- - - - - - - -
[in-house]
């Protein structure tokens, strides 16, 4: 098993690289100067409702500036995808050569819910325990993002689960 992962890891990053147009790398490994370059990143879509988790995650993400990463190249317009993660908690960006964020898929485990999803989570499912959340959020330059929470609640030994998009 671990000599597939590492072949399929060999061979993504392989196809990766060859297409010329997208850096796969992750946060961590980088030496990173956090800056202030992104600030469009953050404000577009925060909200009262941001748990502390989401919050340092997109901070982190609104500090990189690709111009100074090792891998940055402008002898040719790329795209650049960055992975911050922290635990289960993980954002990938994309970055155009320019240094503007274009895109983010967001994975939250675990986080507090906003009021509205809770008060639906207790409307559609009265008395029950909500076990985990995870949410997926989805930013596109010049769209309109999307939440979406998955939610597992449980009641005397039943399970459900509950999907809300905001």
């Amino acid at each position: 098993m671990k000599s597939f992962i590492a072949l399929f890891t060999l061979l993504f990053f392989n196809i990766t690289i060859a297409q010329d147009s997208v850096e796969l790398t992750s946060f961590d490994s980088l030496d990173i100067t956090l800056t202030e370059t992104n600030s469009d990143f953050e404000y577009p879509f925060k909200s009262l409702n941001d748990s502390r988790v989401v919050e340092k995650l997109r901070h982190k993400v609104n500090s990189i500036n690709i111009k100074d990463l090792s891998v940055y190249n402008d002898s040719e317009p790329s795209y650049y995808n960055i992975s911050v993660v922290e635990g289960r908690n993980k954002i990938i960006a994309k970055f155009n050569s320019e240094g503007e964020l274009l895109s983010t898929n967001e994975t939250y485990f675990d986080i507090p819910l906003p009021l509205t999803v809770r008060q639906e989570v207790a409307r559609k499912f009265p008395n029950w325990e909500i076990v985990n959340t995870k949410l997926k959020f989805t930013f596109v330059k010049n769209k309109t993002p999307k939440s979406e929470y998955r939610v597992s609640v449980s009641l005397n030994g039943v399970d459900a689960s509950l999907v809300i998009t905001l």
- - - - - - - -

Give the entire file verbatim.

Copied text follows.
[in-house]
């Protein structure tokens, strides 16, 4: 098993690289100067409702500036995808050569819910325990993002689960 992962890891990053147009790398490994370059990143879509988790995650993400990463190249317009993660908690960006964020898929485990999803989570499912959340959020330059929470609640030994998009 671990000599597939590492072949399929060999061979993504392989196809990766060859297409010329997208850096796969992750946060961590980088030496990173956090800056202030992104600030469009953050404000577009925060909200009262941001748990502390989401919050340092997109901070982190609104500090990189690709111009100074090792891998940055402008002898040719790329795209650049960055992975911050922290635990289960993980954002990938994309970055155009320019240094503007274009895109983010967001994975939250675990986080507090906003009021509205809770008060639906207790409307559609009265008395029950909500076990985990995870949410997926989805930013596109010049769209309109999307939440979406998955939610597992449980009641005397039943399970459900509950999907809300905001």
């Amino acid at each position: 098993m671990k000599s597939f992962i590492a072949l399929f890891t060999l061979l993504f990053f392989n196809i990766t690289i060859a297409q010329d147009s997208v850096e796969l790398t992750s946060f961590d490994s980088l030496d990173i100067t956090l800056t202030e370059t992104n600030s469009d990143f953050e404000y577009p879509f925060k909200s009262l409702n941001d748990s502390r988790v989401v919050e340092k995650l997109r901070h982190k993400v609104n500090s990189i500036n690709i111009k100074d990463l090792s891998v940055y190249n402008d002898s040719e317009p790329s795209y650049y995808n960055i992975s911050v993660v922290e635990g289960r908690n993980k954002i990938i960006a994309k970055f155009n050569s320019e240094g503007e964020l274009l895109s983010t898929n967001e994975t939250y485990f675990d986080i507090p819910l906003p009021l509205t999803v809770r008060q639906e989570v207790a409307r559609k499912f009265p008395n029950w325990e909500i076990v985990n959340t995870k949410l997926k959020f989805t930013f596109v330059k010049n769209k309109t993002p999307k939440s979406e929470y998955r939610v597992s609640v449980s009641l005397n030994g039943v399970d459900a689960s509950l999907v809300i998009t905001l």